I slept through the death of Jesus Rios.
Ted heard the shots, sat up in the dark,
listened for more. A car may have sped off
but nothing else. We sleep with the air conditioner fan
on year-round, to mask the noise of traffic and gunfire,
so I couldnít say if thereís been a lot of gunfire lately,
late at night, when the bars get out, when the cars
race by. We do it on purpose so we can
sleep the few hours we need. But it's hard
to believe, when the shots went off maybe forty
feet away, and Jesus caught them
in the gut or chest or head and probably made some
kind of sound, I slept on.
His assailant, his shooter held
the gun still in one or two hands and saw what he had
accomplished. Did he make a sound, say anything?
Did he grimace, did he grin? Did his heart race?
Skin grow cold with perspiration? How does that
feel to see Jesus drop and slump and curl in
the quiet Sunday morning? Was there any motive,
any personal reason, some transgression of Jesus'
against this other guy? Or was he taken surprised,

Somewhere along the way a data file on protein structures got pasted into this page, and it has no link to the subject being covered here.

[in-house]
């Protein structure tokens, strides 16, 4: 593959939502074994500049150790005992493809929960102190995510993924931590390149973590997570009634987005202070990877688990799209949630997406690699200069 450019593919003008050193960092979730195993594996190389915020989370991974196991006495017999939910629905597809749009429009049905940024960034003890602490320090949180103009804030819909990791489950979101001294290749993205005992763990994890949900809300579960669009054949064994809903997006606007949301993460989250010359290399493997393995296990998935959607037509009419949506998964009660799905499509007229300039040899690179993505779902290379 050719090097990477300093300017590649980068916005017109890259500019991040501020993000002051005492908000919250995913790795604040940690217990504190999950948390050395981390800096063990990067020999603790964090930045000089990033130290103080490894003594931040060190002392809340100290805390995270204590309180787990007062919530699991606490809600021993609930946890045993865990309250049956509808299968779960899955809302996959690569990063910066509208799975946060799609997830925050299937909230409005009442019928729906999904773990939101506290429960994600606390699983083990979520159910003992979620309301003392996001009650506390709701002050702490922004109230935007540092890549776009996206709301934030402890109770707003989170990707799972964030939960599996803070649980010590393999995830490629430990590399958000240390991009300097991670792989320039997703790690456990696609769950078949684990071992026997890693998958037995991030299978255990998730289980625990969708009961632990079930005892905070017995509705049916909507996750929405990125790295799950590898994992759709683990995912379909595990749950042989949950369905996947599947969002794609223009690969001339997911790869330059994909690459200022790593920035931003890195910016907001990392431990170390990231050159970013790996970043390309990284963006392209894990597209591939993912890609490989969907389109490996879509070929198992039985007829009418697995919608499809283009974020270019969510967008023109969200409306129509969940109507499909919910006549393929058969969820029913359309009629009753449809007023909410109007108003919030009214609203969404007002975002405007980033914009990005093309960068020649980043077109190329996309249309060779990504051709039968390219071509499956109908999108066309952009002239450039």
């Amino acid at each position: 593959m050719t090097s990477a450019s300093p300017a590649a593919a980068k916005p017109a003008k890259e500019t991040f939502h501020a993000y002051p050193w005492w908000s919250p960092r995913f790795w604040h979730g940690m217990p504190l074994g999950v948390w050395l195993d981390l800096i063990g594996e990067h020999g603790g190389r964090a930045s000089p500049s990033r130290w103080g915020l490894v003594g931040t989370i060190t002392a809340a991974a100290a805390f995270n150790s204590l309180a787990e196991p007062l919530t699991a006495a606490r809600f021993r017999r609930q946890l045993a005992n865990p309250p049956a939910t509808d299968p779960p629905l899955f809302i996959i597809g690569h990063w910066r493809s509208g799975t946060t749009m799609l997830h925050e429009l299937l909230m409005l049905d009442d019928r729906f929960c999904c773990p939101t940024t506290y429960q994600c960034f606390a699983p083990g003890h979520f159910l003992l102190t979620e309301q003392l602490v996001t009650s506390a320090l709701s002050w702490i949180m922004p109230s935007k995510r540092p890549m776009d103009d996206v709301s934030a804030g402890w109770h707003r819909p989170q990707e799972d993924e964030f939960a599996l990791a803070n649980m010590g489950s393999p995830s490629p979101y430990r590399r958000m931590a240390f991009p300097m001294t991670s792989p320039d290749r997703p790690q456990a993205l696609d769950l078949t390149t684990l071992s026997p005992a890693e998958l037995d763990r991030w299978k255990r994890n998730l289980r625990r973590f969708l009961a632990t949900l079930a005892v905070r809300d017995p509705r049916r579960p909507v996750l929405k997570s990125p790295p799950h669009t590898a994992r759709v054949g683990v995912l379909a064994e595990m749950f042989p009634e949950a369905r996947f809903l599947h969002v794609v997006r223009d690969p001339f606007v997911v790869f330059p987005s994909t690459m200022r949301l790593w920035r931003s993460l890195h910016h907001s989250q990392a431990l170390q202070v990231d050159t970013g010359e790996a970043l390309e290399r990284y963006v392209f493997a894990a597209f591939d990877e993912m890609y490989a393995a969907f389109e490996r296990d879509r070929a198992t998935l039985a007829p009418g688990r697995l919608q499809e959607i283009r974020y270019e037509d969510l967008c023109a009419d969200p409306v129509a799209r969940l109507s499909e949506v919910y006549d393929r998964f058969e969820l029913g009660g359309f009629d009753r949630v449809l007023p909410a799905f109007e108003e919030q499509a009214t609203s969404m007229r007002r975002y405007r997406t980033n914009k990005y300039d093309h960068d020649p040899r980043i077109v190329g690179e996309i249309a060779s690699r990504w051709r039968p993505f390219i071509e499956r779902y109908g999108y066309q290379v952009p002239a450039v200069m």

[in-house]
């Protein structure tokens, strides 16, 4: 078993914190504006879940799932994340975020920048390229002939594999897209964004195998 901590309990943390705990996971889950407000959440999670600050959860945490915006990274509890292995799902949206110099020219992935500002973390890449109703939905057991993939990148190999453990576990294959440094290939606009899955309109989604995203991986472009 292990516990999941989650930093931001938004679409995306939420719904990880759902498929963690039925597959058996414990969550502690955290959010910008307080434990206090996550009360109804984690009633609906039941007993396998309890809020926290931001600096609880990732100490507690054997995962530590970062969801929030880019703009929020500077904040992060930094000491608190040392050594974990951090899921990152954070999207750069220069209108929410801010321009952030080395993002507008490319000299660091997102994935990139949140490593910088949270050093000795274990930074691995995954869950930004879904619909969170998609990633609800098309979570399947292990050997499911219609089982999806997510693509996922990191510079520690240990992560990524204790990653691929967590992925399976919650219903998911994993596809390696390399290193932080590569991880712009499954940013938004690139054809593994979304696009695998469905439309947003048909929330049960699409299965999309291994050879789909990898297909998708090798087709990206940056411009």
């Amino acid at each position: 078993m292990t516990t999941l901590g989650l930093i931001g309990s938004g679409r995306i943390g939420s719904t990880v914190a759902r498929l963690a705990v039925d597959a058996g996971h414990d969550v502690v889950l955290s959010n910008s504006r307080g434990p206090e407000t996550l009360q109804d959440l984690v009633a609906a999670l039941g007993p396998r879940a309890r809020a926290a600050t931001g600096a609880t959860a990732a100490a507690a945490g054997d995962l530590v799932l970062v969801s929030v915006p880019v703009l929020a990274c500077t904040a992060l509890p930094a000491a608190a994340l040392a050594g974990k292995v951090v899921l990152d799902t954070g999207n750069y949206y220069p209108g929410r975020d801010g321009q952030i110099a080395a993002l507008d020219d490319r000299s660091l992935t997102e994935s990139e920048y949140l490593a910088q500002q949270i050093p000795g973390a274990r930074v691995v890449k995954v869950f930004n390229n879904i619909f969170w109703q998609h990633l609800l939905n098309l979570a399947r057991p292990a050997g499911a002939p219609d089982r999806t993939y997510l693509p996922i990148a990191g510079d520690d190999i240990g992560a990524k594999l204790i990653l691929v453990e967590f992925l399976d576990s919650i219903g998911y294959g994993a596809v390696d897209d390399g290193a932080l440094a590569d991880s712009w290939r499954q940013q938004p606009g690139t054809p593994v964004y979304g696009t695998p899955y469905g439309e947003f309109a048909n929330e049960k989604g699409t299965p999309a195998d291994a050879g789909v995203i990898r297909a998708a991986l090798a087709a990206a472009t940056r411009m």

innocent, just because he was there
as they drove up to the corner, the red light.
Should I try to find out? Was he a gangster
living next door? We not knowing, smiling as we
walked past his yard to the store. Either way,
should I take one of these roses Dianne gave us,
add it to his cardboard sidewalk altar
with those of the mothers and girls and children
who go by to the store, stop to read the memorial notes,
study the photo of Jesusí smiling face.
Carol Colin writes for the same reasons she paints: because following your own words or images as they race to fill a white rectangle is a bigger thrill than riding the Viper at Six Flags; because one person sharing your poem or painting is more satisfying than a plateful of baked-'til-crisp macaroni and cheese.